A god or deity was a being with principal religious significance. Gods were often perceived to have power over aspects of natural or spiritual existence, and may be the subject of worship or prayer. A multitude of gods have been developed by various cultures.
In Human culturesEdit
On Earth, gods ranged from those with names and specific areas of expertise to the omnipotent God of Christianity and Judaism), to spirits believed extant within aspects of nature (paganism of various sorts), to powerful alien beings. An alternate name for God was the Lord, or when praying directly to him, simply Lord.
Often, one being's god was another being's myth. Sometimes, one being's god was merely another being's powerful alien, as was the case of many of the gods worshipped on Earth. This was the case with Apollo and Kukulkan. (TOS: "Who Mourns for Adonais?"; TAS: "How Sharper Than a Serpent's Tooth")
Where a situation existed in which an individual had no other choice and had to kill to protect themselves or another, that individual might ask a God for forgiveness. In 2266, Doctor Leonard McCoy said, Lord, forgive me, before he killed the M-113 creature. The doctor was saving the life of Captain James T. Kirk. (TOS: "The Man Trap")
In non-Human culturesEdit
The Bajoran people worshiped their Prophets as gods, although to most non-Bajorans, the Prophets were simply powerful beings referred to as "wormhole aliens". For them Captain Benjamin Sisko was their "Emissary", the person who was chosen by the Prophets to lead the Bajoran spiritual life. (DS9: "Emissary", "In the Hands of the Prophets")
The mythology of the D'Arsay contained an epic drama involving Masaka, a sun goddess, and Korgano, a figure implied to be a moon god. Picard's dealings with this drama imply that Masaka was seen as a malign goddess, with Korgano as the benign counterforce that kept her in check. (TNG: "Masks").
The Founders of the Dominion genetically engineered their servant races, the Jem'Hadar and the Vorta, to revere them as gods as a means of control. The Vorta were fully aware of this and saw it as only natural for their gods to compel worship. Conversely, these races dismissed the spirituality of other species. (DS9: "The Jem'Hadar", "Hippocratic Oath", "To the Death", "Tears of the Prophets", "Treachery, Faith and the Great River")
Kelemane's species Edit
During the late 2370s, the USS Voyager became trapped in orbit around a planet, where time on the surface moved at an accelerated rate. Some of the planet's ancient inhabitants were able to see the starship in the sky, and began to regard it as a deity or god, even setting aside a specific fruit which was only to be offered to the new deity, which they initially called the "groundshaker." Later on in Kelemane history, after they had developed telescope technology, they discovered that the "groundshaker" was actually a vessel, which they called the "Sky Ship." (VOY: "Blink of an Eye")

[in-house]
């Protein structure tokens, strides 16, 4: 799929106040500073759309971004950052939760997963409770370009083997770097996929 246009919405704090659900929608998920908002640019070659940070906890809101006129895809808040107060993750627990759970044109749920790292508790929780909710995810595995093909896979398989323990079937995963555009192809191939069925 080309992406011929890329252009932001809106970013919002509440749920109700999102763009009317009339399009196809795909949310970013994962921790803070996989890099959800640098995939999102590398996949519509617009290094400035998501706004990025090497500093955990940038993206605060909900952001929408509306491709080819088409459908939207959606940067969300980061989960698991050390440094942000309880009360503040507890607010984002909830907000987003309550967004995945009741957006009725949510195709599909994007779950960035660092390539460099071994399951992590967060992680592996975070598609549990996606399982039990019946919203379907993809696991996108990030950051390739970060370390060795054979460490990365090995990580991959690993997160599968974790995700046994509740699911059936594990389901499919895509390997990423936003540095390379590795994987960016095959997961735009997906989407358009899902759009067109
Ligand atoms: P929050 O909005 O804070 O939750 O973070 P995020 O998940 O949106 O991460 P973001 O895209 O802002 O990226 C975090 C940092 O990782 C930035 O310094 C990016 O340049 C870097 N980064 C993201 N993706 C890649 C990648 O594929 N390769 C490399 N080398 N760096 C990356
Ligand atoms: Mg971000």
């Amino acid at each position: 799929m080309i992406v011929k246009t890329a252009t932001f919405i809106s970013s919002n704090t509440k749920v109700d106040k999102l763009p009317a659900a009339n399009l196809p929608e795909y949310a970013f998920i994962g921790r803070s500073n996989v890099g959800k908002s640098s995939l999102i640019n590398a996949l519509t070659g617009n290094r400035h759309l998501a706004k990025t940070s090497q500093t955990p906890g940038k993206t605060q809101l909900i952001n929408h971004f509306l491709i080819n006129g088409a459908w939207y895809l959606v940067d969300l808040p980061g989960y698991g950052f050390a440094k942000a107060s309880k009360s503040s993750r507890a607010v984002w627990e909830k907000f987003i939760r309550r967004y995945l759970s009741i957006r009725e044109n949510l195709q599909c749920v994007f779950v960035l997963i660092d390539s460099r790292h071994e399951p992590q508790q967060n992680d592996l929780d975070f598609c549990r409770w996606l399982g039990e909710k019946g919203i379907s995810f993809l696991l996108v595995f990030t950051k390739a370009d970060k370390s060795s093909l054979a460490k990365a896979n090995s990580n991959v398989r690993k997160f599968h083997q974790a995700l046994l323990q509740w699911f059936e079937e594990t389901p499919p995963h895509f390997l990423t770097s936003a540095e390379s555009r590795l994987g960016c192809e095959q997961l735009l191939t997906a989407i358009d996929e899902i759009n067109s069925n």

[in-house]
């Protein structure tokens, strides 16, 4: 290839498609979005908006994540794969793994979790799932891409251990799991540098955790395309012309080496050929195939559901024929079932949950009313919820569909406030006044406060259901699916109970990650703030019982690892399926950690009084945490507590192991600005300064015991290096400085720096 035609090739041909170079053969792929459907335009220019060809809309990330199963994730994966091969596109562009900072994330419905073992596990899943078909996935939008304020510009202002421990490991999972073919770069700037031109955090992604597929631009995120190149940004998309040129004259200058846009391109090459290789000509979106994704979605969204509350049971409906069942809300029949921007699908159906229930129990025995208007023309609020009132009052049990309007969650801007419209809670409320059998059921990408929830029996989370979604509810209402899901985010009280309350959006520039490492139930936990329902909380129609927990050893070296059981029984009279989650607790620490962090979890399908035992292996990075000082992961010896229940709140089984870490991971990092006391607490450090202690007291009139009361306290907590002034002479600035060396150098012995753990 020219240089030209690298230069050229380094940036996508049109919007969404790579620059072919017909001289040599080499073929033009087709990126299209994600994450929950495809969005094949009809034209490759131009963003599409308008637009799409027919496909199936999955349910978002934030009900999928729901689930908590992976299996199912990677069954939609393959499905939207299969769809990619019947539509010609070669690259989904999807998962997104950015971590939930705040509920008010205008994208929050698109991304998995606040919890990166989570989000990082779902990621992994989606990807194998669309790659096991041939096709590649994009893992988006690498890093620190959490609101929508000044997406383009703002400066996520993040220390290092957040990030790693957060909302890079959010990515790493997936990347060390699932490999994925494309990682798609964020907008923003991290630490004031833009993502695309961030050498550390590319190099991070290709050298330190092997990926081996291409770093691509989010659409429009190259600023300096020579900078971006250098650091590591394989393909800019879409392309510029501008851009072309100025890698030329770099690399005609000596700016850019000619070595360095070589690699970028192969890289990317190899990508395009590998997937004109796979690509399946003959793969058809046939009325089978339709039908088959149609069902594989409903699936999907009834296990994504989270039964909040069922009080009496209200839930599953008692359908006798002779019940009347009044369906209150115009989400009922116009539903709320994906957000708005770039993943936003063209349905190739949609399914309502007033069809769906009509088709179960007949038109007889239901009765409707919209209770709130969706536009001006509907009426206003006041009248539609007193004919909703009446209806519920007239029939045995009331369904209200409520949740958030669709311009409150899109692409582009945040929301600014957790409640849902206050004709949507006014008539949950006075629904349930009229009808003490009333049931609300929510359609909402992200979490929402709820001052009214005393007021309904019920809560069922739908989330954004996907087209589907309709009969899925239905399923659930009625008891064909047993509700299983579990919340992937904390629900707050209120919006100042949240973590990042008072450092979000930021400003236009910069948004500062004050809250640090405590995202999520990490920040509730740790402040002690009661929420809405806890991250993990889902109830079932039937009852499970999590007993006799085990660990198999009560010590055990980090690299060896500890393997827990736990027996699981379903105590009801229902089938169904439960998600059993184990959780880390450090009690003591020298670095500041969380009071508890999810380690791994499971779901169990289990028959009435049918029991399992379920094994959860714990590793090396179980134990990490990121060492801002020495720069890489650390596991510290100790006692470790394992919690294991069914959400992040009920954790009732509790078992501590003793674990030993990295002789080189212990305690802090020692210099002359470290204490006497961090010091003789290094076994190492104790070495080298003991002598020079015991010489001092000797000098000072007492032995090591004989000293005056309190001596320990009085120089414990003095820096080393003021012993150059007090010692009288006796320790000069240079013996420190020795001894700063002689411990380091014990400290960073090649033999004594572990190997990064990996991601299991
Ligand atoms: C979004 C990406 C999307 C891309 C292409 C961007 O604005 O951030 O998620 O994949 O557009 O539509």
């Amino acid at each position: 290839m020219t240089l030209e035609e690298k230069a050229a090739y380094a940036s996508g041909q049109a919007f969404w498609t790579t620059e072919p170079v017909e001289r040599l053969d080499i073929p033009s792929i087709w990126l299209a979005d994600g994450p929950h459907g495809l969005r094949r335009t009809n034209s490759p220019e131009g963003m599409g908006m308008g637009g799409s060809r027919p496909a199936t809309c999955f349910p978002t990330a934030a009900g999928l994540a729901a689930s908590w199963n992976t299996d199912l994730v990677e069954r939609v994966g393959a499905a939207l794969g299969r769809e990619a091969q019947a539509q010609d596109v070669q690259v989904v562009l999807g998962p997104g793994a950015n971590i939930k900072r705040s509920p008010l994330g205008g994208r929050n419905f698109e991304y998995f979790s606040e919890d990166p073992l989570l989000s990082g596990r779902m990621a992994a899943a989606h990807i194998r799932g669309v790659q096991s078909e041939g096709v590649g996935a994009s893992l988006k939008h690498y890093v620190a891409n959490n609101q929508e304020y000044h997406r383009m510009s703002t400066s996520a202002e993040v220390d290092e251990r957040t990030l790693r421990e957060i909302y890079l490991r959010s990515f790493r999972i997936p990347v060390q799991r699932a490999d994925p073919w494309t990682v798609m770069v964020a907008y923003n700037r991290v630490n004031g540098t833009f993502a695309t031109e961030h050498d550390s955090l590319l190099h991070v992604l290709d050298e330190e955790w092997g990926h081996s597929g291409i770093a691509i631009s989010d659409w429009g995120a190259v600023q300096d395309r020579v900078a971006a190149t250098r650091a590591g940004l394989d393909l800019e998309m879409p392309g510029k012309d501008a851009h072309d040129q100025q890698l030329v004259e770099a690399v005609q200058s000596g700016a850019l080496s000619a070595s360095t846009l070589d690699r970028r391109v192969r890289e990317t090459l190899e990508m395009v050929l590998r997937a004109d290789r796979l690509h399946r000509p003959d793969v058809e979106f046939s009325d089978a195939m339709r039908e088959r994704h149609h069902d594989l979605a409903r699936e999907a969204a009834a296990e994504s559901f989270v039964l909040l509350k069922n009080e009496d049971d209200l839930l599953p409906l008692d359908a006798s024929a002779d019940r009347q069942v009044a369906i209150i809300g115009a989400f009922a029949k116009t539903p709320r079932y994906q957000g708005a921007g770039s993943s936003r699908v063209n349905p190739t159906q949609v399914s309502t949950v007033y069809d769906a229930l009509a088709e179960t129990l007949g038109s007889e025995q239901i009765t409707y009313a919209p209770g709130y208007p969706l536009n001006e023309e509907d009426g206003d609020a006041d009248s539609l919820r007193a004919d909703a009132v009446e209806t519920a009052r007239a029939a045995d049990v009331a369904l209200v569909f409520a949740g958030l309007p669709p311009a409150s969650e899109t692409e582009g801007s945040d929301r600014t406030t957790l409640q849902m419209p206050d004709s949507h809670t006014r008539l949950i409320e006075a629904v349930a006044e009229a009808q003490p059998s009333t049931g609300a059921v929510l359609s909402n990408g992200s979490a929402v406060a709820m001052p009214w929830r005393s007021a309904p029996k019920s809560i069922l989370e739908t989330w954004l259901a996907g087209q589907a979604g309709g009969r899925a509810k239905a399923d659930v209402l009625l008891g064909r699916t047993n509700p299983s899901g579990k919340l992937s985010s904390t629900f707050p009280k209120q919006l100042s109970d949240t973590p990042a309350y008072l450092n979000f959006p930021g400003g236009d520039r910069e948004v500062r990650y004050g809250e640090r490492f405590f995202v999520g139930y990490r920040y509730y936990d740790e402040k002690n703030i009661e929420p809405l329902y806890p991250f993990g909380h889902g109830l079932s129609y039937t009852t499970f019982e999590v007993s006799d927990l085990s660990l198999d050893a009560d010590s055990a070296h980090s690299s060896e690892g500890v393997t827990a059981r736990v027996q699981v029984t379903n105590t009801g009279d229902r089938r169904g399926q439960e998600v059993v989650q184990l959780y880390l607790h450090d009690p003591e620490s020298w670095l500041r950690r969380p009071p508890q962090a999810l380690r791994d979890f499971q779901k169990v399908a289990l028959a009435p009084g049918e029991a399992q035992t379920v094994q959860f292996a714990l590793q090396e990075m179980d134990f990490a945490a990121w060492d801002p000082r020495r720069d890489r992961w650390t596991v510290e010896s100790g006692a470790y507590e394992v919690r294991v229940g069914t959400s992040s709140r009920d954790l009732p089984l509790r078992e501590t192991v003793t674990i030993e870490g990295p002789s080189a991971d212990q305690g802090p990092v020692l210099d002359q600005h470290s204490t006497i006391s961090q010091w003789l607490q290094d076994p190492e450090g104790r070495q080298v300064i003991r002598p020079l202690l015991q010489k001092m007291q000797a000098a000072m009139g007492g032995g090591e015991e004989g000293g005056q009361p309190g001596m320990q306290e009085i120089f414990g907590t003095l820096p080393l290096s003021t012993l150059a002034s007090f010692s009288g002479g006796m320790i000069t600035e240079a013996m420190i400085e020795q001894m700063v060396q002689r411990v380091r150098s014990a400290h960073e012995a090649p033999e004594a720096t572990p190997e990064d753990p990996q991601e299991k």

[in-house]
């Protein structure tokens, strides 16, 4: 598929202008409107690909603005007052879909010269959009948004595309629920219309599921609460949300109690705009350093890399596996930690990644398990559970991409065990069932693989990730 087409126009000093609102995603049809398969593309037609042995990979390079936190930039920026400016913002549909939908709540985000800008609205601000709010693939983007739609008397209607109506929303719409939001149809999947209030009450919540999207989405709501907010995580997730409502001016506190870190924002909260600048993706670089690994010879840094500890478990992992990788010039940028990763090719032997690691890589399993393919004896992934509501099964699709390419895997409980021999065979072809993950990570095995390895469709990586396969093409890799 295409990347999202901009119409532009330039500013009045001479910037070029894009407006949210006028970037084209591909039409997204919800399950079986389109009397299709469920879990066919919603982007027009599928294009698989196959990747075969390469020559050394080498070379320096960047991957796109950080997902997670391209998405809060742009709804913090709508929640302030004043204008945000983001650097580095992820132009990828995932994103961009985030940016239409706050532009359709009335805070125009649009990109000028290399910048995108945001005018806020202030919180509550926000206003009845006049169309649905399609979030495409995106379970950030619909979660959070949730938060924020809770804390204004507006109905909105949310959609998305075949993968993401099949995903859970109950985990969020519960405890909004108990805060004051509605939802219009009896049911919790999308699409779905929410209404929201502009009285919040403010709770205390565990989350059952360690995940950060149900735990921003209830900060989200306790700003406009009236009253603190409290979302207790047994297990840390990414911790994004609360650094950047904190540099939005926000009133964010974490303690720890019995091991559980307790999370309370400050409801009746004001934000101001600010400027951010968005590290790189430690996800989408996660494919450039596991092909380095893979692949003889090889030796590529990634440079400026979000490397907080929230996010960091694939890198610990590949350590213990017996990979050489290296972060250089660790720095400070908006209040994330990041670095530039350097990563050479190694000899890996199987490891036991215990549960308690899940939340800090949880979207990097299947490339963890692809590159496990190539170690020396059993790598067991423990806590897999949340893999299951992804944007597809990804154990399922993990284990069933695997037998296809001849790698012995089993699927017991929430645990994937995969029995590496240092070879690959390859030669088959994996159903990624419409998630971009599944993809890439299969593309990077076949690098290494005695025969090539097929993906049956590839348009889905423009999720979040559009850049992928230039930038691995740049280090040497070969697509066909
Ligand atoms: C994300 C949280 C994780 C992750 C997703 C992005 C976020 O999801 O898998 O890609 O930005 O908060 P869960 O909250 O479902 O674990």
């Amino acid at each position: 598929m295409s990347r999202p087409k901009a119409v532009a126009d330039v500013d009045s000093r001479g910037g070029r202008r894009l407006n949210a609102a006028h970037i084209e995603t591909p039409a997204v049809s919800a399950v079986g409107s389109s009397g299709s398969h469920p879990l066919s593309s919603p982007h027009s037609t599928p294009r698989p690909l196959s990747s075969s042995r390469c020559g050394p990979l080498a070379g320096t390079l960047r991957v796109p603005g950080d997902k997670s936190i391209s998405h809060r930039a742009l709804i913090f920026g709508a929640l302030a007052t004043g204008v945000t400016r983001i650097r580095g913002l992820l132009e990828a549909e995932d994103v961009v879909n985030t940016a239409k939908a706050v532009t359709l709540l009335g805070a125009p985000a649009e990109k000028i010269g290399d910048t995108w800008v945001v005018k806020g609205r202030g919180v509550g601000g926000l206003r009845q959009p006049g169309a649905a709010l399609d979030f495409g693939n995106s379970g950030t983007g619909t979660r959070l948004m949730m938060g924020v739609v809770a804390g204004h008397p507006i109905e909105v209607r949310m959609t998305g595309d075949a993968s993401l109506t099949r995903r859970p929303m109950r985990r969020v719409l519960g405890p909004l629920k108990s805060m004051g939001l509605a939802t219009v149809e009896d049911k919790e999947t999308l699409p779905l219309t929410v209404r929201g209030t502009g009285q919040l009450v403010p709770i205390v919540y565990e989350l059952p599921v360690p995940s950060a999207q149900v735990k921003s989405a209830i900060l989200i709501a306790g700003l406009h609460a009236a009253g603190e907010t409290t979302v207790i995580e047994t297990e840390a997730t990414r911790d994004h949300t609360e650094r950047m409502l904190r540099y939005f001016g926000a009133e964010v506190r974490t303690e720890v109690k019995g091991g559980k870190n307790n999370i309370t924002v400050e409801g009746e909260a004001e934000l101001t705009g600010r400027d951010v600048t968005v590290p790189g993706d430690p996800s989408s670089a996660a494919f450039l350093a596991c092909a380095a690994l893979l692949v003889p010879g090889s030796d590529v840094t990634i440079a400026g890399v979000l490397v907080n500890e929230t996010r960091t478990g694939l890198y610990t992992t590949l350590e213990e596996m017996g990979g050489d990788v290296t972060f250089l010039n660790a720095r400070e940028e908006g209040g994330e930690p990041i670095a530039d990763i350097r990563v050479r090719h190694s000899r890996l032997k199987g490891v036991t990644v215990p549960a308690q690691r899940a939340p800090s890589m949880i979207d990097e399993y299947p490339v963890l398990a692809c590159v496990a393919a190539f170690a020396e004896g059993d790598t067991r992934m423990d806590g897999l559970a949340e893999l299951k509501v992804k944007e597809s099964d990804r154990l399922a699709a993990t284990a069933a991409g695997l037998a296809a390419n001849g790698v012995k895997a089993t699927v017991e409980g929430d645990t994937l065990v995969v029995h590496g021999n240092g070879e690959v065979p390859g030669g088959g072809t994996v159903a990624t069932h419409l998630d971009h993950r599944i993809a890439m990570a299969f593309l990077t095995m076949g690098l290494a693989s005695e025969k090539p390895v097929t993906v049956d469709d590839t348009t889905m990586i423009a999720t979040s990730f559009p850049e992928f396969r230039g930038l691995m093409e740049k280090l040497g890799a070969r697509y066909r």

The Klingons at one time had gods, but according to legend, the gods were slain by the Klingon warriors they had created (led by Kortar, the first Klingon) as "they were more trouble than they were worth." (DS9: "Homefront", "You Are Cordially Invited"; VOY: "Barge of the Dead")
Specific encounters Edit
In 2265, following an encounter with the Galactic barrier, Lieutenant Commander Gary Mitchell and Dr. Elizabeth Dehner of the Federation starship Enterprise developed incredibly strong psionic powers. Mitchell, becoming completely mad with power, believed he had evolved to a God-like state and used his power to force Captain James T. Kirk to pray to him as one. Dehner, herself, lamented to Kirk that he had no idea what it's like to be almost a God. (TOS: "Where No Man Has Gone Before")
In 2287, Sybok began the final leg in his quest to find God, whom he believed was located at Sha Ka Ree in the galactic core. It is however discovered that Sybok's god, though seemingly well versed in the Gods of the Universe, was in fact a malevolent entity who, himself, was on a quest to obtain a starship and leave his confinement. (Star Trek V: The Final Frontier)
In 2369, Q claimed to Picard that he was in fact God when Picard was having a near death experience after being wounded. Despite Q's admittedly all-powerful nature within our plane of existence, Picard retorted, "No. I am not dead. Because I refuse to believe that the afterlife is run by you. The universe is not so badly designed." (Given the fact that this occurred while Picard was in a near-death state, however, it is possible that this was all an hallucination and Q never really made such a claim.) (TNG: "Tapestry") On Brax, Q was referred to as "The God of Lies". (DS9: "Q-Less")
See also Edit
Background information Edit
Gene Roddenberry was known to be a humanistic atheist or agnostic, and debunking both Human and alien gods and superstitions was a regular theme in his stories. Episodes such as TOS: "The Return of the Archons", "Who Mourns for Adonais?", "The Apple", TAS: "How Sharper Than a Serpent's Tooth", Star Trek: Phase II: "In Thy Image", and TNG: "Justice", would show a god as actually an alien or a machine (or both). In an interview with StarTrekAnimated.com, scriptwriter David Gerrold complained that, "when in doubt, Gene always had Kirk get into a fight with God."